The LAPD attributes this increase to more people experiencing homelessness, but also, “an actual increase in the number of persons experiencing homelessness who are victims of crimes.”
Residents of a homeless encampment across the street from the pepper spray incident, less than two miles away from the Topanga Police Station, say that they’ve encountered housed residents threatening them with knives, shooting paintball guns at them, explosive devices and at times even real guns, on top of being criminalized for sleeping on the streets by the LAPD.
Life In the West Valley Streets
Paul, 62, of Canoga Park, was pushed onto the streets just over a year ago. He’s lived in L.A for over 40 years and became homeless after working as an elderly caregiver, “the temporary homeless become permanent once this happens,” Paul fans open a handful of traffic tickets like a deck of playing cards while talking to L.A. Taco. In less than a year, Paul has been hit with over 17 tickets for traffic violations. “Within the first year I was homeless, I got 18 parking tickets. They just ticket the hell out of you so you can’t register [your vehicle] and then they impound it.”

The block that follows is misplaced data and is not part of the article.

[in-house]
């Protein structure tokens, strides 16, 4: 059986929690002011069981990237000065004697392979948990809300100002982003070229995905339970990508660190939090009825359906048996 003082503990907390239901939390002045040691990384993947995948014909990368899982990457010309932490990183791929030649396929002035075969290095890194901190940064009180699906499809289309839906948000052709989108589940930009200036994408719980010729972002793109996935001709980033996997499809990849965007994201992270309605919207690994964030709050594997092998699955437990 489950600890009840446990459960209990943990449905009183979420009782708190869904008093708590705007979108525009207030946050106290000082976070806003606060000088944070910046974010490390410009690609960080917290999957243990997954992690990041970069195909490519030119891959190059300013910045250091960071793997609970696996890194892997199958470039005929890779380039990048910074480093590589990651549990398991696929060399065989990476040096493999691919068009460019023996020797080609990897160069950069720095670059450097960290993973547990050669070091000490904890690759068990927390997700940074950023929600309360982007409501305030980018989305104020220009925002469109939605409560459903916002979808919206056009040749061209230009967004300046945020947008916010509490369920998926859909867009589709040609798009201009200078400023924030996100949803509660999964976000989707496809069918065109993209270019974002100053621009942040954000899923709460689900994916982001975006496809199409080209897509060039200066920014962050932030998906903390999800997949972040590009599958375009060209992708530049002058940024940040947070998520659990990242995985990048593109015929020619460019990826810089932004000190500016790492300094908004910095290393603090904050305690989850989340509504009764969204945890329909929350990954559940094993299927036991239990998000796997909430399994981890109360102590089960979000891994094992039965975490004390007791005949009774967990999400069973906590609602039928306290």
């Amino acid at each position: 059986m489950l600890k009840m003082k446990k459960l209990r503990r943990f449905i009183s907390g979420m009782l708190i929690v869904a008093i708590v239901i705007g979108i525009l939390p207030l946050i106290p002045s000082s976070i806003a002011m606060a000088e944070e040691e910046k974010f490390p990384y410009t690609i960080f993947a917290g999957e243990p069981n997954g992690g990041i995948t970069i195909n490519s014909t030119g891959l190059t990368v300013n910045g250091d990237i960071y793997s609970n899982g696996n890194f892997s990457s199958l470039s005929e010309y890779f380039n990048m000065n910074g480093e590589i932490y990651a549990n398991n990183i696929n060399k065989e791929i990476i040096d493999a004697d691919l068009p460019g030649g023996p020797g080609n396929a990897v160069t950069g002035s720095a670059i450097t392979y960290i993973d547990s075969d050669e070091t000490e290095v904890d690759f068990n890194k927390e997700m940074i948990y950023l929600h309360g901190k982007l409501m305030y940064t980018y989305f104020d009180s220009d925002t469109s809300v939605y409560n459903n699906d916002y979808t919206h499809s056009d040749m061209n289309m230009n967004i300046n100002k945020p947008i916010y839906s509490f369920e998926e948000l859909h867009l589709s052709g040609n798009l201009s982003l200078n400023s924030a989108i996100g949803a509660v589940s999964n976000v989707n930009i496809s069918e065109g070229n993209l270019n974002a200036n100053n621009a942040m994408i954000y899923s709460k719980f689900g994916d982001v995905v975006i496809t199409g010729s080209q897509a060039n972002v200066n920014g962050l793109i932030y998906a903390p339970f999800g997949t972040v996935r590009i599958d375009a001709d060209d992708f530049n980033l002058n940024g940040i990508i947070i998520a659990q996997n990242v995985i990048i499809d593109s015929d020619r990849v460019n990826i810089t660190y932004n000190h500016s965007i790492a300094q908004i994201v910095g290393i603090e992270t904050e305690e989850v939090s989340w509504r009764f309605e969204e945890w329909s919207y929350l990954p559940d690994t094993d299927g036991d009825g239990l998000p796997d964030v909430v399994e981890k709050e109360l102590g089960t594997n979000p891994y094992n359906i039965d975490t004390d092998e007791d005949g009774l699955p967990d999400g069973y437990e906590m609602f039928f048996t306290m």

Several other homeless residents echo the sentiments of Paul. Brooke another homeless resident of the West Valley had three vehicles towed including a newly purchased RV, in one night, “We pretty much used the last of both of our savings on that RV and we didn’t want to leave it in impound. We don’t have that kind of money.” Brooke and her husband exhausted their resources and took out a loan to be able to free their vehicles from impound.